Teens Need Honest Discussions About Drugs

Last updated on July 1st, 2019 at 01:03 pm

One of the scariest and most confusing things about being a parent may be having to address potential substance abuse and the peer pressure that children may feel to experiment with drugs. Many experts agree that children need direct, honest dialogue when it comes to talks about drugs in order to really get them to understand why they should not engage in that type of risky behavior.

During middle school and high school, some parents may start to realize that they have less influence over their children than ever before, as their friends, idols and pop culture becomes more of a factor in their decisions. In order to avoid being ignored when it comes to a dialogue about the dangers of drug abuse, honesty is definitely the best policy. Young people tend to ignore threats of punishment and even rebel, but if they truly understand that what different substances do to them and how they can ruin their lives, there is generally a greater chance that the advice to abstain is heeded.

Providing a forum where teens can ask any questions they may have regarding drug use is essential in helping to break down the mystery or allure about drugs. These forums can be in smaller settings at schools, churches and other community groups where the topics can be openly discussed. Heroin has been one of the biggest topics of late.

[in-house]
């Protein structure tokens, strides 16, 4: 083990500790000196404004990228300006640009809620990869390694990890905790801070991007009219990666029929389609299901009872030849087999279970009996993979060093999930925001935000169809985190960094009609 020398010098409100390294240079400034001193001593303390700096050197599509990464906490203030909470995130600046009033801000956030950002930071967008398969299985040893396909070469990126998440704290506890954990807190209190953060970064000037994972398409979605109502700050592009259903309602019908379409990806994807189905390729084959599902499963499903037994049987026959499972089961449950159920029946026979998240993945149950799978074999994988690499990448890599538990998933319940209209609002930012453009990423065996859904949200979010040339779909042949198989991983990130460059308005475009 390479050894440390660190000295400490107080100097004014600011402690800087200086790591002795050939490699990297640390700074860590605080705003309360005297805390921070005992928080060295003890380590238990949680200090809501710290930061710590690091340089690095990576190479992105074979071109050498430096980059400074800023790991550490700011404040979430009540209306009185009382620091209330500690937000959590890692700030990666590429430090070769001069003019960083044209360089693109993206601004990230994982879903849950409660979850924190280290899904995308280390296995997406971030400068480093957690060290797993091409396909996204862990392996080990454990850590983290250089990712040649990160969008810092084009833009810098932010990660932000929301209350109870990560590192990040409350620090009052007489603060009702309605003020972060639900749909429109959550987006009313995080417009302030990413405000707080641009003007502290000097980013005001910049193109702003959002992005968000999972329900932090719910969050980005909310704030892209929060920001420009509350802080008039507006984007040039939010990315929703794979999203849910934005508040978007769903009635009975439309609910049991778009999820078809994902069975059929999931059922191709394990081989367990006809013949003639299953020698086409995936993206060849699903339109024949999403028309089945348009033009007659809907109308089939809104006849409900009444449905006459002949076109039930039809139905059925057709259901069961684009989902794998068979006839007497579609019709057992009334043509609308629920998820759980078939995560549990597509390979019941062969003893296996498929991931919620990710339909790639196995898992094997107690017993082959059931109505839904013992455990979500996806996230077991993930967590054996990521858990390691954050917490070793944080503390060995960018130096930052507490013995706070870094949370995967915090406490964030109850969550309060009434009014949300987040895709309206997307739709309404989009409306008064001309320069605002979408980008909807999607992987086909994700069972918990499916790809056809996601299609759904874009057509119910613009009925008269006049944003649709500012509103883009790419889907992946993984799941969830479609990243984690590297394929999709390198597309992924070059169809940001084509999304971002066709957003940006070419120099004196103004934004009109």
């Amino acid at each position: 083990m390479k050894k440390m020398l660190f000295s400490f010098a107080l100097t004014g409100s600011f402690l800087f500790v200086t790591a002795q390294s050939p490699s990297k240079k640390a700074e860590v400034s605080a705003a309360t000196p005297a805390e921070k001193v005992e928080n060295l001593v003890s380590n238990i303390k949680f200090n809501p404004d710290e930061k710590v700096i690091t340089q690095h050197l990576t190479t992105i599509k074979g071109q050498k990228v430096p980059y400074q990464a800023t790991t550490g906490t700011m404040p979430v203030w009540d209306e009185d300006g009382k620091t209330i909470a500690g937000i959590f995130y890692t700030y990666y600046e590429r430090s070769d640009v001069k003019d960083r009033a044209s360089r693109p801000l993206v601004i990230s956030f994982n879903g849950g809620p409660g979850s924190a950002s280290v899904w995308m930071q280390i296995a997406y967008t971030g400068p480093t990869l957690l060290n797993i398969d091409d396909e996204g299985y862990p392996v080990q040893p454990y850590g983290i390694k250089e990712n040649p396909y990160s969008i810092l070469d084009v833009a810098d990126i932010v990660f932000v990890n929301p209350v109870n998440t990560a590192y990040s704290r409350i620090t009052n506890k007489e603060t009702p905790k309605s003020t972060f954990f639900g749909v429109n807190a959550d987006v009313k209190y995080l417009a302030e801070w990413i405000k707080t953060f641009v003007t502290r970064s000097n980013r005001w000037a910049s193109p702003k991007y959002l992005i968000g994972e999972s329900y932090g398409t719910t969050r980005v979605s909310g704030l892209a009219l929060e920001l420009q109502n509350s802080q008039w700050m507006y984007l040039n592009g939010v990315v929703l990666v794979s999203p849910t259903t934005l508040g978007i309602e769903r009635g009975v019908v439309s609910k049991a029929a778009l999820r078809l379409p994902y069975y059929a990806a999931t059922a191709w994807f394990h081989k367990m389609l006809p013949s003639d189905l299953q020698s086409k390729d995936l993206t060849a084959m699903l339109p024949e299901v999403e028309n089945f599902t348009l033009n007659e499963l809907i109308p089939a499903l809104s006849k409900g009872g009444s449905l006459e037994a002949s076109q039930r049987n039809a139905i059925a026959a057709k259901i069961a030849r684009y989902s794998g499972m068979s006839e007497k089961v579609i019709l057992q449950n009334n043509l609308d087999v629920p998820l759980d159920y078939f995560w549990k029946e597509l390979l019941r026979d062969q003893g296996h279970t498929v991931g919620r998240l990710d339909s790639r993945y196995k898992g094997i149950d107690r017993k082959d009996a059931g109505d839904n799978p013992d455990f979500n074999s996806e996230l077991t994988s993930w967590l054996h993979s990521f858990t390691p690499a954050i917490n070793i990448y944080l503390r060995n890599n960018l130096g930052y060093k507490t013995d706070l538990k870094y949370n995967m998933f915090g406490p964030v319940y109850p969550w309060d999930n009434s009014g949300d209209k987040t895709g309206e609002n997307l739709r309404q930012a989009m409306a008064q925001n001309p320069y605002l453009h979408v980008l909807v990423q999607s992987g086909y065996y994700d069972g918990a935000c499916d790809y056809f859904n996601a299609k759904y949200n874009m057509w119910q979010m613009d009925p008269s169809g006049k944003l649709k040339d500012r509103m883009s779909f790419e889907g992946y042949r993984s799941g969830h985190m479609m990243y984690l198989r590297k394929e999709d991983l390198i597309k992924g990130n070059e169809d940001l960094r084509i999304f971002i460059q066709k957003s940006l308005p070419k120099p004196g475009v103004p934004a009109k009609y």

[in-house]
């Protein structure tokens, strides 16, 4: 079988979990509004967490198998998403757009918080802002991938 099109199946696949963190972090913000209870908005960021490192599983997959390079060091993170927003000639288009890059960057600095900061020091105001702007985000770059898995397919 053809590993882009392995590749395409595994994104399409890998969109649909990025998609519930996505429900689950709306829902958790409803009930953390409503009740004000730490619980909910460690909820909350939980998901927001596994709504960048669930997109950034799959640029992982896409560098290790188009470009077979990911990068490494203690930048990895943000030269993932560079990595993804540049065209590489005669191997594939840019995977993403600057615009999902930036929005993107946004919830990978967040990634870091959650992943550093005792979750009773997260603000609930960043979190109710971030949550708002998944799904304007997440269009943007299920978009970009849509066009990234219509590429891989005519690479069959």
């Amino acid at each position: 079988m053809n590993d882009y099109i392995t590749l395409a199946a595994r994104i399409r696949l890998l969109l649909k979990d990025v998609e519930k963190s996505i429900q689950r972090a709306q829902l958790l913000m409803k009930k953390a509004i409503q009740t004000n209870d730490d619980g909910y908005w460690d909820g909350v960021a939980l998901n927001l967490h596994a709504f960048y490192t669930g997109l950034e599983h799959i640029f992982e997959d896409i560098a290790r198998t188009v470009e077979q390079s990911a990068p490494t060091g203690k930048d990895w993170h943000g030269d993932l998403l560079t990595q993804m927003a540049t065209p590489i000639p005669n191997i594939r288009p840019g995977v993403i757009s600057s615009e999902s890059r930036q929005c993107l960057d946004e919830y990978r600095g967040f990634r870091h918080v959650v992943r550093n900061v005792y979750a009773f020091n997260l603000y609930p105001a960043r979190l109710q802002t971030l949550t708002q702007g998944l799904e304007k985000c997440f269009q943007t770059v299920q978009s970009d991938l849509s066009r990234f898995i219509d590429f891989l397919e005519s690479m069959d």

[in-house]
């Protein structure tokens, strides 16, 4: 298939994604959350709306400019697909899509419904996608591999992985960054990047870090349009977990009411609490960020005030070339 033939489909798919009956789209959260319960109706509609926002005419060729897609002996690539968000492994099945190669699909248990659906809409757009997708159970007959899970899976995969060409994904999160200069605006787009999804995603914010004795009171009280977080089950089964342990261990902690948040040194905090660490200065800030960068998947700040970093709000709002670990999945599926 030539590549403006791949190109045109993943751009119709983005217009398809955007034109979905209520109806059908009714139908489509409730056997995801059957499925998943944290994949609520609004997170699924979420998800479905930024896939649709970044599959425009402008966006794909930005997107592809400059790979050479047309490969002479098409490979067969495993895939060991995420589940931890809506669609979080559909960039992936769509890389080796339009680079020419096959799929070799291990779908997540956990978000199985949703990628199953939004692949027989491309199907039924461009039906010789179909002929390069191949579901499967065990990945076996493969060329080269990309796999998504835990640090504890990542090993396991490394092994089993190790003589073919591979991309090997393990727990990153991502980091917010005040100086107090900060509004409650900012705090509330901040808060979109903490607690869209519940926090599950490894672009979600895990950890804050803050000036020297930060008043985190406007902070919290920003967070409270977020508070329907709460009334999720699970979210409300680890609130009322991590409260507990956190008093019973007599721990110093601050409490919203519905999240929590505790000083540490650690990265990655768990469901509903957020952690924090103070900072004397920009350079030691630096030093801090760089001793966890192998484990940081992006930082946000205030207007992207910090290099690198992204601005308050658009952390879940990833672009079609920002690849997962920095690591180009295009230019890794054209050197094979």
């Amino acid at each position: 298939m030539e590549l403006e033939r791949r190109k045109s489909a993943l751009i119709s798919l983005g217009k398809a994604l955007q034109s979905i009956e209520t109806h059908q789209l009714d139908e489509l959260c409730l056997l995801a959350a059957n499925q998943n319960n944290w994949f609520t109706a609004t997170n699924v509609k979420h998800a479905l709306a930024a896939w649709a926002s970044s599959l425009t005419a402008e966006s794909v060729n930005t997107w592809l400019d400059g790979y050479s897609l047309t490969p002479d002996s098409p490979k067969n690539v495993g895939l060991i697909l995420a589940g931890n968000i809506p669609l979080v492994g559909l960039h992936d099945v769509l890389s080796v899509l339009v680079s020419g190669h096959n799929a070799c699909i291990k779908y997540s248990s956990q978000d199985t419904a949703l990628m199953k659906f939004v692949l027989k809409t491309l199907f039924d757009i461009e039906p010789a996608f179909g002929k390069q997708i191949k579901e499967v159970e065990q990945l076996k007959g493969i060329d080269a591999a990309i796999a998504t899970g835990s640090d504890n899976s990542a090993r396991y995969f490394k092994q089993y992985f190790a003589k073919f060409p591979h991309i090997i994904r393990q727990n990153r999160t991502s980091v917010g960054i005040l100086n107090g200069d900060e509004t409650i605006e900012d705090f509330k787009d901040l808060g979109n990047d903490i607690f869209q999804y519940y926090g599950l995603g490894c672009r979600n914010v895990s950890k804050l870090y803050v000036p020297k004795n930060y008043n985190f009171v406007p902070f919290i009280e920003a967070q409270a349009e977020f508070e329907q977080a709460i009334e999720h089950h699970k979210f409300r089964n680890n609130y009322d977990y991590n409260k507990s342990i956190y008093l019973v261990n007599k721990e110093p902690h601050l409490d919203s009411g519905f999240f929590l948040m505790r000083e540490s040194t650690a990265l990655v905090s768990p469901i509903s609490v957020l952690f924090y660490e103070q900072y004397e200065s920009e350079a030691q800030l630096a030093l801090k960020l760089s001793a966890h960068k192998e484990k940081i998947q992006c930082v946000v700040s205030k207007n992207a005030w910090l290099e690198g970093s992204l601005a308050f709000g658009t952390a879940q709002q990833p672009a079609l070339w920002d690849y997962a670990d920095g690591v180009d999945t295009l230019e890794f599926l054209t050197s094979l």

“What I see in schools is teens want an honest conversation about the drug. They are becoming adults. They have questions and in different households there is not that ability to ask those types of questions,” explained Renee Smith, an addiction prevention expert who works with many adolescents.

In today’s society, where young people are bombarded with messages that promote irresponsible behavior such as substance abuse, they need all the help they can get to help combat those negative influences.

Article Reviewed by Dr. Keerthy Sunder, MD, DFAPA

Dr. Keerthy Sunder, MD, DFAPADr. Keerthy Sunder, MD is an accomplished and internationally recognized expert in the field of addiction. He has earned diplomates from the American Board of Psychiatry and Neurology, the American Board of Addiction Medicine, and the Royal College of Obstetricians and Gynecologists.